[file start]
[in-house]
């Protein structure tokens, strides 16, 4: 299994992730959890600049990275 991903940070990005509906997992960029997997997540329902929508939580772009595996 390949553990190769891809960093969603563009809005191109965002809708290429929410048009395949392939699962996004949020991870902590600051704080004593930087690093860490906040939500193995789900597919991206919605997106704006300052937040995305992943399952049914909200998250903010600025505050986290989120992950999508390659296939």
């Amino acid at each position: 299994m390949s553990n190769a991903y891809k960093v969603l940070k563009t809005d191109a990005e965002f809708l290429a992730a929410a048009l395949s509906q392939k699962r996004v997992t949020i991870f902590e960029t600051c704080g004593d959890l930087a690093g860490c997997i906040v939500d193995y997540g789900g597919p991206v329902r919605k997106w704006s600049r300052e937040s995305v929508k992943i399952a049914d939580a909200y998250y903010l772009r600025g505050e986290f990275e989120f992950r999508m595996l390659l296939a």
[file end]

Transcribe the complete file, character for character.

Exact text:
[in-house]
């Protein structure tokens, strides 16, 4: 299994992730959890600049990275 991903940070990005509906997992960029997997997540329902929508939580772009595996 390949553990190769891809960093969603563009809005191109965002809708290429929410048009395949392939699962996004949020991870902590600051704080004593930087690093860490906040939500193995789900597919991206919605997106704006300052937040995305992943399952049914909200998250903010600025505050986290989120992950999508390659296939």
């Amino acid at each position: 299994m390949s553990n190769a991903y891809k960093v969603l940070k563009t809005d191109a990005e965002f809708l290429a992730a929410a048009l395949s509906q392939k699962r996004v997992t949020i991870f902590e960029t600051c704080g004593d959890l930087a690093g860490c997997i906040v939500d193995y997540g789900g597919p991206v329902r919605k997106w704006s600049r300052e937040s995305v929508k992943i399952a049914d939580a909200y998250y903010l772009r600025g505050e986290f990275e989120f992950r999508m595996l390659l296939a």